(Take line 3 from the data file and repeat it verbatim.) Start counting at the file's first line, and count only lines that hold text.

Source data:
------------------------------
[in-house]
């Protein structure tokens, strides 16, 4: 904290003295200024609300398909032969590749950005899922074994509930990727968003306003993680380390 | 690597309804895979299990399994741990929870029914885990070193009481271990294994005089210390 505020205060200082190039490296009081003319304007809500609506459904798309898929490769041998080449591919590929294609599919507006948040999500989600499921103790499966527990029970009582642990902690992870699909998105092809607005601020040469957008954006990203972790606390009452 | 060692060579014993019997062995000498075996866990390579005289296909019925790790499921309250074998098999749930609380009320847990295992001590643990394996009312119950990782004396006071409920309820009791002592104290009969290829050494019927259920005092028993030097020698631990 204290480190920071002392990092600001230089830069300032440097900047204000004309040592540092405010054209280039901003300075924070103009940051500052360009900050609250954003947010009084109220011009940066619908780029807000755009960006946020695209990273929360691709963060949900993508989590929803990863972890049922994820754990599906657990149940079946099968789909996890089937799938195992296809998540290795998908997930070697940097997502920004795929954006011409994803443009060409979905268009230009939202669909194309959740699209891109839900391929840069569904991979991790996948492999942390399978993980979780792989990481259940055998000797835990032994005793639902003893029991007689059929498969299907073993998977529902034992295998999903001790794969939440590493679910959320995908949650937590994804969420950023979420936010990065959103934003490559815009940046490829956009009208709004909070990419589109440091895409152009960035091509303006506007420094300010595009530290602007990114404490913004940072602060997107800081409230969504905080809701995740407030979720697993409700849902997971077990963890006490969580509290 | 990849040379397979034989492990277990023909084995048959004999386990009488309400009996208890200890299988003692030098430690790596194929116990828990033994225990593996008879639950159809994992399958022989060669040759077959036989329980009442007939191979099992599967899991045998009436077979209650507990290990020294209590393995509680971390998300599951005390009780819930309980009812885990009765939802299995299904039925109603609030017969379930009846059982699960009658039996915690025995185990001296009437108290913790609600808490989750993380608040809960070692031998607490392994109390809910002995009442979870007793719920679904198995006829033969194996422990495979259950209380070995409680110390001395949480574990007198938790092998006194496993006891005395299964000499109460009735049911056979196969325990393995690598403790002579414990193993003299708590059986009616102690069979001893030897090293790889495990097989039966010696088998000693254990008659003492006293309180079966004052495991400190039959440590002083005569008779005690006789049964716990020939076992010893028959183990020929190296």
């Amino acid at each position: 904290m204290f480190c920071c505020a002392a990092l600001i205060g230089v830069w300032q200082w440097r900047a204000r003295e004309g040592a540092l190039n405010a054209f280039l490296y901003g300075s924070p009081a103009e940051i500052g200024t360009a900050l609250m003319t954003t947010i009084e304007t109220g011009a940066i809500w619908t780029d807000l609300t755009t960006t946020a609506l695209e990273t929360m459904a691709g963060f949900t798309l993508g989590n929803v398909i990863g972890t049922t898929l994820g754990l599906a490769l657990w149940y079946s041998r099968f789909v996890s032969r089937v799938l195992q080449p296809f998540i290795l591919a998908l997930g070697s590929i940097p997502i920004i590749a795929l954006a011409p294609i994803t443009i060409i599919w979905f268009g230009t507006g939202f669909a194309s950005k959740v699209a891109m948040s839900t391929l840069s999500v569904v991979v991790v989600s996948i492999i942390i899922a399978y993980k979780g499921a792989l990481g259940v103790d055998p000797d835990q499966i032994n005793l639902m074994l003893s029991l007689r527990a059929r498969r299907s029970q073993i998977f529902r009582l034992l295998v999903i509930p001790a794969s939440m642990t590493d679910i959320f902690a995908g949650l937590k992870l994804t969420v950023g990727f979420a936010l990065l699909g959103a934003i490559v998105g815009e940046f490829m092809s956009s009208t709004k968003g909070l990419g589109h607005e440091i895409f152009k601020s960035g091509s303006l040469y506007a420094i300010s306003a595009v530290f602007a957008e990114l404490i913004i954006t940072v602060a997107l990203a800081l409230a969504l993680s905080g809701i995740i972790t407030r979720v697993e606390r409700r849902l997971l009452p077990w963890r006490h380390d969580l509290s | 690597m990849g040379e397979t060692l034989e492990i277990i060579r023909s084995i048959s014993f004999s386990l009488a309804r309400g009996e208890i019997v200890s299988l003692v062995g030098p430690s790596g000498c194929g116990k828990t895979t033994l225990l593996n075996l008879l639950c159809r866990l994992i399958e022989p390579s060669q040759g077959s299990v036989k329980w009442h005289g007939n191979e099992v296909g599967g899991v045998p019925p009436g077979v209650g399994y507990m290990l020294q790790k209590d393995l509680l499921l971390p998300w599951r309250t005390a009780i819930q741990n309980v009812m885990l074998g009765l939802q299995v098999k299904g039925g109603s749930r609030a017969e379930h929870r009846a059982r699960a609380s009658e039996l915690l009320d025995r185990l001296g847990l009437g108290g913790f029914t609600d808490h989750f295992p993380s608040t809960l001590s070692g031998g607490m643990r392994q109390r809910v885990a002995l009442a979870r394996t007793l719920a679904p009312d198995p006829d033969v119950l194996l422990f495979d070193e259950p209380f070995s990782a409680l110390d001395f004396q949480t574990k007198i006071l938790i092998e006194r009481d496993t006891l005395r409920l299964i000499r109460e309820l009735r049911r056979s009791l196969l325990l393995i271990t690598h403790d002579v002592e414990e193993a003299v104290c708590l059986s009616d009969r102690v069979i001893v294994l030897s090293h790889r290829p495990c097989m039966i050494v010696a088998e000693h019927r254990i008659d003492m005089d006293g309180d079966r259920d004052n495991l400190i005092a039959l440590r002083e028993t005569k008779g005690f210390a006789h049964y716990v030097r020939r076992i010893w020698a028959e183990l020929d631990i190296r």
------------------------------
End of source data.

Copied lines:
């Amino acid at each position: 904290m204290f480190c920071c505020a002392a990092l600001i205060g230089v830069w300032q200082w440097r900047a204000r003295e004309g040592a540092l190039n405010a054209f280039l490296y901003g300075s924070p009081a103009e940051i500052g200024t360009a900050l609250m003319t954003t947010i009084e304007t109220g011009a940066i809500w619908t780029d807000l609300t755009t960006t946020a609506l695209e990273t929360m459904a691709g963060f949900t798309l993508g989590n929803v398909i990863g972890t049922t898929l994820g754990l599906a490769l657990w149940y079946s041998r099968f789909v996890s032969r089937v799938l195992q080449p296809f998540i290795l591919a998908l997930g070697s590929i940097p997502i920004i590749a795929l954006a011409p294609i994803t443009i060409i599919w979905f268009g230009t507006g939202f669909a194309s950005k959740v699209a891109m948040s839900t391929l840069s999500v569904v991979v991790v989600s996948i492999i942390i899922a399978y993980k979780g499921a792989l990481g259940v103790d055998p000797d835990q499966i032994n005793l639902m074994l003893s029991l007689r527990a059929r498969r299907s029970q073993i998977f529902r009582l034992l295998v999903i509930p001790a794969s939440m642990t590493d679910i959320f902690a995908g949650l937590k992870l994804t969420v950023g990727f979420a936010l990065l699909g959103a934003i490559v998105g815009e940046f490829m092809s956009s009208t709004k968003g909070l990419g589109h607005e440091i895409f152009k601020s960035g091509s303006l040469y506007a420094i300010s306003a595009v530290f602007a957008e990114l404490i913004i954006t940072v602060a997107l990203a800081l409230a969504l993680s905080g809701i995740i972790t407030r979720v697993e606390r409700r849902l997971l009452p077990w963890r006490h380390d969580l509290s | 690597m990849g040379e397979t060692l034989e492990i277990i060579r023909s084995i048959s014993f004999s386990l009488a309804r309400g009996e208890i019997v200890s299988l003692v062995g030098p430690s790596g000498c194929g116990k828990t895979t033994l225990l593996n075996l008879l639950c159809r866990l994992i399958e022989p390579s060669q040759g077959s299990v036989k329980w009442h005289g007939n191979e099992v296909g599967g899991v045998p019925p009436g077979v209650g399994y507990m290990l020294q790790k209590d393995l509680l499921l971390p998300w599951r309250t005390a009780i819930q741990n309980v009812m885990l074998g009765l939802q299995v098999k299904g039925g109603s749930r609030a017969e379930h929870r009846a059982r699960a609380s009658e039996l915690l009320d025995r185990l001296g847990l009437g108290g913790f029914t609600d808490h989750f295992p993380s608040t809960l001590s070692g031998g607490m643990r392994q109390r809910v885990a002995l009442a979870r394996t007793l719920a679904p009312d198995p006829d033969v119950l194996l422990f495979d070193e259950p209380f070995s990782a409680l110390d001395f004396q949480t574990k007198i006071l938790i092998e006194r009481d496993t006891l005395r409920l299964i000499r109460e309820l009735r049911r056979s009791l196969l325990l393995i271990t690598h403790d002579v002592e414990e193993a003299v104290c708590l059986s009616d009969r102690v069979i001893v294994l030897s090293h790889r290829p495990c097989m039966i050494v010696a088998e000693h019927r254990i008659d003492m005089d006293g309180d079966r259920d004052n495991l400190i005092a039959l440590r002083e028993t005569k008779g005690f210390a006789h049964y716990v030097r020939r076992i010893w020698a028959e183990l020929d631990i190296r």